1709 Alexander Selkirk was rescued.
1919 Jackie Robinson was born.
1990 McDonald’s opened its first fast-food restaurant in the Soviet Union.
Somehow, we seem to prefer to deal with facts in sensationalized fictional—almost mythological—terms. And truth, they say, is stranger than fiction. On this date, a true story—which nobody really remembers—provided the basis for a novel that everyone knows. In 1709, a British sailor named Alexander Selkirk was rescued after being marooned for four years on a Pacific island. You may not recognize Selkirk’s name, but you might have heard the story of Robinson Crusoe and his adventures which was written by Daniel Defoe.
Occasionally one person becomes the living embodiment of an idea; the symbol of a widely held belief. When that happens, the symbol oftentimes works alone. That’s the way it was with Jackie Robinson, a great baseball player who was born on this date in 1919. Robinson played for the Brooklyn Dodgers. He broke all-time records throughout his long career. He was also the first African-American major league baseball player. Robinson courageously fought to integrate the all-American sport. And in the end, his dedication helped open the doors for other African-American athletes like Ernie Banks of the Chicago Cubs.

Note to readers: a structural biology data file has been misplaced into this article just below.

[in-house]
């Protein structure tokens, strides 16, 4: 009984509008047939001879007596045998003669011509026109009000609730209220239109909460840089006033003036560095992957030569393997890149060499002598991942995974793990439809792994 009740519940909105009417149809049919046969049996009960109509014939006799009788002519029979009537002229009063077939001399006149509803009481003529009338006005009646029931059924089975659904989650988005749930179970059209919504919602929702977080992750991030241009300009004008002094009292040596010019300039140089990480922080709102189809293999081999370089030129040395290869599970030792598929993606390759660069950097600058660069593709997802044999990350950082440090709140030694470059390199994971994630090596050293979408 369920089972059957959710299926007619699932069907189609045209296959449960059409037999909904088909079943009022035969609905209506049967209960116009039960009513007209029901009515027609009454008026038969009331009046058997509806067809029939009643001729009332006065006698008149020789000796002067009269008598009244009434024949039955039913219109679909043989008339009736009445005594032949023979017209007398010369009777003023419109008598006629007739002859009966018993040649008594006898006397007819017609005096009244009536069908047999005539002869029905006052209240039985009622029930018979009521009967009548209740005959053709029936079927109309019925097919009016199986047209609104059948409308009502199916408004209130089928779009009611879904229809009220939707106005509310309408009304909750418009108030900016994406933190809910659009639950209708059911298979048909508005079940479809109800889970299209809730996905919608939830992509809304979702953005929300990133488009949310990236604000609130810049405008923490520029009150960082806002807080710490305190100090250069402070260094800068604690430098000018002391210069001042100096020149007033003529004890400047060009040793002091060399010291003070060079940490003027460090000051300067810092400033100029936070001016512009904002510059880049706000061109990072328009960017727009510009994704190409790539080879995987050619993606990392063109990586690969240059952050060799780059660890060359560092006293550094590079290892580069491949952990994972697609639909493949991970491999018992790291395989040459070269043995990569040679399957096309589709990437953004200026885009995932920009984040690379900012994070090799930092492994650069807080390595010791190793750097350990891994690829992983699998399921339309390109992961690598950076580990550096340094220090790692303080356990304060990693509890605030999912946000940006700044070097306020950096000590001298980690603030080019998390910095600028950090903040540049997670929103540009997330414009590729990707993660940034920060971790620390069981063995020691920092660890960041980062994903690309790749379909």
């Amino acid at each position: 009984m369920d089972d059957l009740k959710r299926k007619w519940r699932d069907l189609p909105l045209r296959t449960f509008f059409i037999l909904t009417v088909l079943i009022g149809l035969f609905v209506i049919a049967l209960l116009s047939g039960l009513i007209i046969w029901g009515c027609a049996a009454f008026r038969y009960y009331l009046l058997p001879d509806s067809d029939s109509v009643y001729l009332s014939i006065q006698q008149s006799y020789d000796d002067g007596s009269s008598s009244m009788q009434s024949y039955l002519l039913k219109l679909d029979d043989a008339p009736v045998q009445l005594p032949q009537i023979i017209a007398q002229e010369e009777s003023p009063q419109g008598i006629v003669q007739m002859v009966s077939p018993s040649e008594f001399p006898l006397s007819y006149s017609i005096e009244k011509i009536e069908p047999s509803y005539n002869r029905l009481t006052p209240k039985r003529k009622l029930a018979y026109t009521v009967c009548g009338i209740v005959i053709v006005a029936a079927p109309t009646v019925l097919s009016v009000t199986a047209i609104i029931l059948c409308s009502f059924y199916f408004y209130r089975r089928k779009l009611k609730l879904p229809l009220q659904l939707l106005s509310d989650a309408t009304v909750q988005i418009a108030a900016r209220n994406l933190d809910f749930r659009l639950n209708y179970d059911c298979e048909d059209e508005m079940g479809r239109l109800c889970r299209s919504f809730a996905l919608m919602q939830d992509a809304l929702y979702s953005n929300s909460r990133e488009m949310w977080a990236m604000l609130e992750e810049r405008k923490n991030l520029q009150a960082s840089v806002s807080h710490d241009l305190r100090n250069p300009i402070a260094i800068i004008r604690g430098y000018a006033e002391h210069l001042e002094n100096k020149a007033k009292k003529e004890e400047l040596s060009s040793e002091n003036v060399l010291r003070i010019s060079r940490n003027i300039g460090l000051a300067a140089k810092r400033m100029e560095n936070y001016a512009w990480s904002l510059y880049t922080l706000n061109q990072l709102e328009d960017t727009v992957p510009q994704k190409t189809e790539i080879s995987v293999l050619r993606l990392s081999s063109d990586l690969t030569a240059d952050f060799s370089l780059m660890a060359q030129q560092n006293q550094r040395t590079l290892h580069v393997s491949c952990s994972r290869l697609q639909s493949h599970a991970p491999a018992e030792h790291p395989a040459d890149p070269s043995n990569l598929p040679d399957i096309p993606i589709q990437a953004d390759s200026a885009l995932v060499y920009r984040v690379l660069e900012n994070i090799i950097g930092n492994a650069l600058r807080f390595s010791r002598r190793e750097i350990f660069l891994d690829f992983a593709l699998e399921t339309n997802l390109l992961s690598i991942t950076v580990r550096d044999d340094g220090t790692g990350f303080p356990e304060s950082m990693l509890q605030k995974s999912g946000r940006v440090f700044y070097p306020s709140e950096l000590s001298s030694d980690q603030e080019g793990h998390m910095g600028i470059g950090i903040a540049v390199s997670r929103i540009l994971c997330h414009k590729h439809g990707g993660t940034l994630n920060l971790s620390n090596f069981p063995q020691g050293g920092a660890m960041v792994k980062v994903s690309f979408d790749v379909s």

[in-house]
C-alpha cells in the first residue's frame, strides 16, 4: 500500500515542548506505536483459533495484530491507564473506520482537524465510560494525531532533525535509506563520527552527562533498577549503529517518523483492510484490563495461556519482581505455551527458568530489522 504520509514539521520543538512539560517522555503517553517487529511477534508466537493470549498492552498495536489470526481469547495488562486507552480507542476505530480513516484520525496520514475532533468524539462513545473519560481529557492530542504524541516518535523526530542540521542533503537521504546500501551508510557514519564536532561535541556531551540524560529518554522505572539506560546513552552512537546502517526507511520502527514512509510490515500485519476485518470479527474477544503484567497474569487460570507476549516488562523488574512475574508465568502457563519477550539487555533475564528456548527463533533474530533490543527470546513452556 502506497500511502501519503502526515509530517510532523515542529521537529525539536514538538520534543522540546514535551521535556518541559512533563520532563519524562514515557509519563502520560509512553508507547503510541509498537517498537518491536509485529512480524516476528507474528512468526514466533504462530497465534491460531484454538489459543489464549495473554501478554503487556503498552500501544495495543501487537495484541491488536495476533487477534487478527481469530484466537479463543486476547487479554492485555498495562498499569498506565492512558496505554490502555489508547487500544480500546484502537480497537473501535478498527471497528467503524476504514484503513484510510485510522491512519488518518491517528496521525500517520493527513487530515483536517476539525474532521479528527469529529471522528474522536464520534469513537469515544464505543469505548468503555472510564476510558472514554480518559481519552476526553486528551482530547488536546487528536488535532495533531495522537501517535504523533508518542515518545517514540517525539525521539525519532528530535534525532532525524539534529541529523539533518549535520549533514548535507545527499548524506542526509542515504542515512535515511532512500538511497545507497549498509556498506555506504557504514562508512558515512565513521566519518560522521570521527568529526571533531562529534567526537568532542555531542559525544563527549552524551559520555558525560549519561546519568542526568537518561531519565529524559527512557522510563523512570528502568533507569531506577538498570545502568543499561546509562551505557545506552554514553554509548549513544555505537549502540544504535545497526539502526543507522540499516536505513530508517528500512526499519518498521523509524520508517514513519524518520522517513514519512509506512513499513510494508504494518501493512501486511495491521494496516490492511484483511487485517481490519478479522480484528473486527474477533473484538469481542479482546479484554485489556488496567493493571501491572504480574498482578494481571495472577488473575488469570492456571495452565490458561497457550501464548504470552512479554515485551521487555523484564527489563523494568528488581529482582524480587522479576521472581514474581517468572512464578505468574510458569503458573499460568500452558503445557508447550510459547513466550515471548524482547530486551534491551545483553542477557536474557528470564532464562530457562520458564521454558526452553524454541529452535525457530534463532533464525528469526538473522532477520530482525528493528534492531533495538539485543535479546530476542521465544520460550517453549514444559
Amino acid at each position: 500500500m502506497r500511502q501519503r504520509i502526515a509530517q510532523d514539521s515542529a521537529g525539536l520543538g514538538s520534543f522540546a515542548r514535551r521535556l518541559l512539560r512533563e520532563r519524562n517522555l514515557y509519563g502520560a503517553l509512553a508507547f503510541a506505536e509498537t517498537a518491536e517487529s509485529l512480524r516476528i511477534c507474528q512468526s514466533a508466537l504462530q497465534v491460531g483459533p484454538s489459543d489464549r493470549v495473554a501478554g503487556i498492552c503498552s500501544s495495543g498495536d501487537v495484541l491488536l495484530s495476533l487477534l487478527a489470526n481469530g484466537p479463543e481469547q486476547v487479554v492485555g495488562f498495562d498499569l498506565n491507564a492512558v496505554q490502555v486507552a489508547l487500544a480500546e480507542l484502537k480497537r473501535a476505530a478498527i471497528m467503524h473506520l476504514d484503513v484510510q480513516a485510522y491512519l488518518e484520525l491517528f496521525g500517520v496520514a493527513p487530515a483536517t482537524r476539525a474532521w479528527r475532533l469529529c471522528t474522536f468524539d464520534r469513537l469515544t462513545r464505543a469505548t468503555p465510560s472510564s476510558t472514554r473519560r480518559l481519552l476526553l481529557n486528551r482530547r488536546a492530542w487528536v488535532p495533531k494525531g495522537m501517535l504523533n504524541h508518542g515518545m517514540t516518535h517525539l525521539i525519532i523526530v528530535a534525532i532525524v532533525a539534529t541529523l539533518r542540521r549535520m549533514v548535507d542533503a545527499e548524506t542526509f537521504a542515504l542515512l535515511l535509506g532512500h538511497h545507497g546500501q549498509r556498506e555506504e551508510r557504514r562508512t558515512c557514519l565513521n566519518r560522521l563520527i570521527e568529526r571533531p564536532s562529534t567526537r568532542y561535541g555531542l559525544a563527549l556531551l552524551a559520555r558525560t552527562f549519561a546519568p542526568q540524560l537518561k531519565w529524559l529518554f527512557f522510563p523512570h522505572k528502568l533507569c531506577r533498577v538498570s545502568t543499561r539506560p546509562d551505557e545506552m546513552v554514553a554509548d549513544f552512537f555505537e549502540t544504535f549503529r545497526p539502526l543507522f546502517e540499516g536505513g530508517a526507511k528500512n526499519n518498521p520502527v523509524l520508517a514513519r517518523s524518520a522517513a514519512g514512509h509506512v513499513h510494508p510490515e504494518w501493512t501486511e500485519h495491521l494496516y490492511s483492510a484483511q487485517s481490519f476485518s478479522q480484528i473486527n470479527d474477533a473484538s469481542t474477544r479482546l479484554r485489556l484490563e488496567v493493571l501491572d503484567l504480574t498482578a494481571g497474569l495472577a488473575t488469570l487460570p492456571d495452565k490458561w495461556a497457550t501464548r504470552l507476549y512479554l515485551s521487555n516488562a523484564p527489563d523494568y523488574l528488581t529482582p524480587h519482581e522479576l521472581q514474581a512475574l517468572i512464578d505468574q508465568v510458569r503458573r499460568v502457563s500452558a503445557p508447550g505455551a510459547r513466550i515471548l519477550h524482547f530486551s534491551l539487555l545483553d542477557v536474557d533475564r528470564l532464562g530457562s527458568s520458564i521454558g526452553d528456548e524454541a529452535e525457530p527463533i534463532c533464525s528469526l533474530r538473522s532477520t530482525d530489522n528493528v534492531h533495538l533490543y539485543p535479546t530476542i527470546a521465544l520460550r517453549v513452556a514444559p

An American institution took the Soviet Union by storm on this date in 1990. McDonald’s opened its first fast-food restaurant in Moscow’s Red Square: the world famous golden arches lit up in the world-famous anti-capitalist capitol.